The potential downside of mandatory quarantines

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Jeff Hulbert of Annapolis, Maryland, holds up a sign in front of the White House on October 24, 2014 in Washington, D.C. Hulbert is protesting for a mandatory quarantine for people that have returned from Ebola affected countries. (Photo by Mark Wilson/Getty Images)

A protestor holds up a sign in support of mandatory quarantine for people that have returned from Ebola affected countries on Oct. 24. Mandatory 21-day quarantines on health care workers returning from Ebola-ravaged West Africa have been put in place by three states. Credit: Mark Wilson/Getty Images

WASHINGTON — Mandatory 21-day quarantines on health care workers returning from Ebola-ravaged West Africa, like those put in place by three states, can have the unintended consequence of discouraging them from volunteering, a top federal health official said Sunday.

Dr. Anthony Fauci, director of the National Institute of Allergy and Infectious Diseases, said that as a physician and scientist, he would have recommended against a quarantine.

“The best way to protect us is to stop the epidemic in Africa, and we need those health care workers so we do not want to put them in a position where it makes it very, very uncomfortable for them to even volunteer to go.” he said.

He said active and direct monitoring can accomplish the same thing as a quarantine because people infected with Ebola do not become contagious until they start showing symptoms. Ebola is transmitted through direct contact with the bodily fluids of an infected person.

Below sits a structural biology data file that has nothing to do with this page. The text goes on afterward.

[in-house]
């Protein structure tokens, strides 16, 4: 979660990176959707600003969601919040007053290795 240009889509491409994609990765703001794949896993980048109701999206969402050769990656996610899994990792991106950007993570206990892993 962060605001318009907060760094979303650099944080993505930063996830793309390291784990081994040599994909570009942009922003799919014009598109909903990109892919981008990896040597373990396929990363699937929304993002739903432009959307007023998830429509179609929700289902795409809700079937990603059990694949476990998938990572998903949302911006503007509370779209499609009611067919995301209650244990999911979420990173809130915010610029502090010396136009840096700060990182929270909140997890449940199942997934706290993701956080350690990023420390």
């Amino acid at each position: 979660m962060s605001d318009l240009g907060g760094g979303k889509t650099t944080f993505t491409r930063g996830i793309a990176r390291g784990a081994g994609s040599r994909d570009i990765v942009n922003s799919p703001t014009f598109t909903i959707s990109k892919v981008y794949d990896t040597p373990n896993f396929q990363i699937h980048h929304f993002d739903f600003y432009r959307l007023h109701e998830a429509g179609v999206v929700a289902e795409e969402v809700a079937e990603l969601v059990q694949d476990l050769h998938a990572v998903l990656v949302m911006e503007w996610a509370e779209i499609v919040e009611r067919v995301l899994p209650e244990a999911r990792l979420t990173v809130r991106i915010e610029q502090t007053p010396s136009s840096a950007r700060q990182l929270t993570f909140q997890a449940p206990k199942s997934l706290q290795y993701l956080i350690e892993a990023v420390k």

New York, New Jersey and Illinois imposed mandatory quarantines after Dr. Craig Spencer, a Doctors Without Borders physician who treated patients in Guinea, was diagnosed with Ebola last Thursday. The doctor, who is now in isolation at New York’s Bellevue Hospital, had been on the subway, went bowling and to a park and restaurant before showing symptoms.

Gov. Chris Christie, R-N.J., said he concluded the quarantine was necessary to protect public health in his state and that he thinks the Centers for Disease Control and Prevention “eventually will come around to our point of view on this.”

Christie said Fauci was counting on “a voluntary system with folks who may or may not comply.”

The governor pointed to an NBC News crew that had returned from West Africa was supposed to self-quarantine because its cameraman was hospitalized with Ebola. “Two days later they were out picking up takeout food in Princeton and walking around the streets of Princeton,” he said. The cameraman has recovered and has been released from the hospital.

Fauci said Spencer did exactly what he should have done by putting himself in isolation as soon as he developed a fever. “No one came into contact with his body fluids,” Fauci said. “The risk is essentially zero, vanishingly small.”

Fauci said the health care workers returning from treating Ebola patients are responsible and know that if they have symptoms there’s the possibility of transmitting the disease. “They don’t want to get anyone else infected,” he said.

As for the unintended consequences, he said, “If we don’t have our people volunteering to go over there, then you’re going to have other countries that are not going to do it and then the epidemic will continue to roar,” he said.

Samantha Power, the U.S. ambassador to the United Nations who is on a trip to West Africa to highlight the need for increased international support to combat Ebola, spoke of a need to ensure that returning U.S. health care workers “are treated like conquering heroes and not stigmatized for the tremendous work that they have done.”

Fauci appeared on “Fox News Sunday,” ABC’s “This Week” and NBC’s “Meet the Press.” Christie was interviewed on Fox and Power spoke to NBC.

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